Improving Outcomes With Extrusion
Tighter Tolerances and Increased Use of Customized Materials and Processes Are Combining to Create Better Products and Outcomes
Stacey L. Bell, Editor at Large
Photo courtesy of Helix Medical.
OEMs are relying on their outsourcing partners for help like never before.
“It’s an exciting time. There’s a lot of opportunity out there,” said Mike Badera, president of Precision Extrusion Inc. in Glens Falls, NY, fresh from attending a recent industry trade show and expo. “It became very evident at the show that everyone is looking to outsource more work.”
In fact, companies that help OEMs with their tubing and extrusion needs report that year-over-year sales in this area were up from 10% to 30% in 2007, and they expect similar gains this year. While the cardiovascular sector—in particular, stent delivery systems— always has been a large part of this market, the 30% drop in US sales of drug-coated stents in 2007 didn’t affect contract manufacturers as much as one might think. Demand for IV tubing, delivery systems for fluids and radioactive agents, neuroelectric devices and other products remained strong.
It’s All in the Details
“The medical sector is a great market to be in. It is not as cyclical as some other businesses; unfortunately, people continue to need medical attention regardless of the economic cycle,” said Rich Gallagher, global director of engineering for Teleflex Medical OEM in Research Triangle Park, NC. In 2007, Teleflex Medical grew its business as it acquired several companies, including Arrow International, a manufacturer of disposable medical products for critical care and surgical applications.
Last year witnessed record-breaking venture capitalist investments in the medical market. “Automotive used to be a sexy technology, but medical devices have become a niche for new investments,” reported Brad Rabitor, vice president of business development for Putnam Plastics Co. LLC in Dayville, CT. “With all of the exciting developments in miniaturization, minimally invasive techniques and other medical advances, more money is coming into the sector, which in turn fuels even more growth and development.”
Bob Poirier, vice president of sales for Dunn Industries Inc., headquartered in Manchester, NH, agreed with this assessment, noting, “The greatest strength in the extrusion market is all of the new product development going on.”
Indeed, research and development are the very lifeblood of the industry, and more outsourcing partners are helping customers achieve gains more quickly in this area. “New product development work has been an increasing portion of our business,” said Joe Pignotti, vice president of sales and marketing for Easton, PA–based Fluortek Inc. Pignotti added that new product development efforts currently account for about 25% of sales.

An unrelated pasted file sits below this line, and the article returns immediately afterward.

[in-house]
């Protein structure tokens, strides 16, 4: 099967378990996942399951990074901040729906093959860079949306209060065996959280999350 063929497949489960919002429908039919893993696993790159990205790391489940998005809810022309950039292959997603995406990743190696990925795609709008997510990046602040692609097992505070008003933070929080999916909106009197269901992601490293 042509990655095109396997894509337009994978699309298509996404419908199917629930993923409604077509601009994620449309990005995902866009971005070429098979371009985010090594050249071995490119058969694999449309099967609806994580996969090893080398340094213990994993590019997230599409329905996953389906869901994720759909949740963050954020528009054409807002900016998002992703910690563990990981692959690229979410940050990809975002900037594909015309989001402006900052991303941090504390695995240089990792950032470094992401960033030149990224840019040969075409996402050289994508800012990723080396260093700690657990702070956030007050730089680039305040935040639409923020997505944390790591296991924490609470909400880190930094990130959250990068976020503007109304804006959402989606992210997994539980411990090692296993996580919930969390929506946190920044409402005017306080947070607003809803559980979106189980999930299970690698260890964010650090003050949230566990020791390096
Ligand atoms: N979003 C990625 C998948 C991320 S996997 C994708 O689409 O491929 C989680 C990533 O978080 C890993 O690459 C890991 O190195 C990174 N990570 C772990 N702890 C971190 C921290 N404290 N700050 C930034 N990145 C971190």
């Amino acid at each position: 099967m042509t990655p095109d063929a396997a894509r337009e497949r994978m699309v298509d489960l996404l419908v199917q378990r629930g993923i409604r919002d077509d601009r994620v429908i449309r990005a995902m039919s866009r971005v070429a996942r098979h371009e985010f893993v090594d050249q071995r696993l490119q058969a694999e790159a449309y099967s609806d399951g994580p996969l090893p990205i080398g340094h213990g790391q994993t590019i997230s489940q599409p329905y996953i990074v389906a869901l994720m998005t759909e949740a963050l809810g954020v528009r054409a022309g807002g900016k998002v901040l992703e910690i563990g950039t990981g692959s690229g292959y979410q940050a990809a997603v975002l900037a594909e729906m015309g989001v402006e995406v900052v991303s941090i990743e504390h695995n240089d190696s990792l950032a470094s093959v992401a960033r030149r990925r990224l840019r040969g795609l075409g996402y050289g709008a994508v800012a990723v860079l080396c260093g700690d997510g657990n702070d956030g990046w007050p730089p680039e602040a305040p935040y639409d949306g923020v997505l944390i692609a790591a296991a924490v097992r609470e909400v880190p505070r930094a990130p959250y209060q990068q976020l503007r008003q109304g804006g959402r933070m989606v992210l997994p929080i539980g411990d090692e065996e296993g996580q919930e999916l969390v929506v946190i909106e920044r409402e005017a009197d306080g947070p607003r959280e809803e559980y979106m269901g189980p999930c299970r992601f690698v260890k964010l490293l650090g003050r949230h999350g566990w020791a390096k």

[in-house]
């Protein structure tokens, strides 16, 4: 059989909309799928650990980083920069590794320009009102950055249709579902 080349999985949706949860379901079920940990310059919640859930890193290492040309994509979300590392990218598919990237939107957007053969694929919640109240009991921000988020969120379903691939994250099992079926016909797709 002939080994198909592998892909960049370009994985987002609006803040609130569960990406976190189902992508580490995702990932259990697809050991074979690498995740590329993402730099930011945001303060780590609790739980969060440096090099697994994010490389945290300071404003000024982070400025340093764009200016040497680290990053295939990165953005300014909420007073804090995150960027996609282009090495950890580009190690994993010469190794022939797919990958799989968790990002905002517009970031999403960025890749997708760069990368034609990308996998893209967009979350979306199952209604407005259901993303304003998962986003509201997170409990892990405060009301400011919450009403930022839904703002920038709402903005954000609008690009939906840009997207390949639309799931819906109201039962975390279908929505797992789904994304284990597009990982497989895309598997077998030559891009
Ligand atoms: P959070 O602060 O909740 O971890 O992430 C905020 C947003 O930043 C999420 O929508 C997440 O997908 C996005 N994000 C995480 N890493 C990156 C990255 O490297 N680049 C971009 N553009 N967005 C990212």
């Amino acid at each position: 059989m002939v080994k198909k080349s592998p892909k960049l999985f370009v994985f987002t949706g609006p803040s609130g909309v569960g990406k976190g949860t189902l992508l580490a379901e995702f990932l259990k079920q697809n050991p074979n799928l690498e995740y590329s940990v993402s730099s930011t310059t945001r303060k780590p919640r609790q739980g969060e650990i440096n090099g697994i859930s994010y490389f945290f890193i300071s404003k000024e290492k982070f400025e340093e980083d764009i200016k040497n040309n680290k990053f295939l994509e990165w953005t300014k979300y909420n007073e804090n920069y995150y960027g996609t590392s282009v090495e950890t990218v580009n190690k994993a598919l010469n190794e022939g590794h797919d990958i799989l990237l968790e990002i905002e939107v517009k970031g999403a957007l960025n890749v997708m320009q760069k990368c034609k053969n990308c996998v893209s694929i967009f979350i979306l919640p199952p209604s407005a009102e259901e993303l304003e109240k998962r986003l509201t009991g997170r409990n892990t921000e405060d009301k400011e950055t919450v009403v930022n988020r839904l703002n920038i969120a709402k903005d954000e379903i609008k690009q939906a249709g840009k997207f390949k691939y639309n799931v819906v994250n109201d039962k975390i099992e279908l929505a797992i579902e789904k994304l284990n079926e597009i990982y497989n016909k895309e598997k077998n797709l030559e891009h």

“New products tend to create new challenges and opportunities,” Gallagher said. “For example, processing techniques have improved to deliver smaller diameters, thinner walls and tighter tolerances for a range of materials,” delivering greater comfort to the patients.
In such cases, Gallagher noted, it is crucial for OEMs to work closely with their chosen outsourcing partner. “Customers want to tell you about their product, but sometimes they won’t divulge the disease state it is for, and so we can’t use all of our expertise to create the best product,” he explained. “If we knew the intended use, we could recommend [for example] perhaps moving a seam that would otherwise interfere during a particular procedure. We have different engineers who have different disease expertise to help our customers with the best solutions. The more information the customer shares with us, the better and quicker the product can be brought to market.
“Having a partnership mentality is crucial,” Gallagher continued. “Sometimes it’s necessary to have legal, marketing, sales, quality and engineering professionals from both sides involved to create the best product possible.”
Photo courtesy of Precision Extrusion.
Outsourcing partners have geared up to meet or beat customers’ capability expectations. “Tubing customers come to us and ask if we can hold +/- .001 inch, and we respond that we can hold +/- .0002 inch,” said Krissi Heard, who works in technical sales, customer service and marketing for MicroLumen Inc. in Tampa, FL.
Sean McPherson, vice president of marketing for Helix Medical in Carpinteria, CA, reported that both the number and complexity of product designs coming into Helix Medical facilities have grown. “We’re seeing more and more complex extrusions,” he said. “The trend toward miniaturization means more pathways are in a single tube to deliver more wires and liquids, and this means the manufacturing equipment becomes more complex as well. Even larger companies no longer have the capability to do as much internally because of extrusion equipment changes, so more detailed, complex extrusions are becoming a larger part of our business.”
Talk about detailed, complex extrusions—Precision Extrusion currently is working on a project that fits 48 lumens into a .25-inch part. “There are requirements on each of the lumens and all of the walls between the lumens—it’s a very complex job, with critical spacing and drilling requirements,” Badera noted.
Creating the tooling for such projects can be very complicated itself. “With multi-lumen extrusions, the tools are quite intricate, and there’s only so much science you can apply and then it becomes a bit like black magic,” Badera explained. “You can determine flow characteristics, but you still have to test it. With multi-lumen projects, you hardly ever get the tooling right the first time. Sometimes it takes five or more tries.”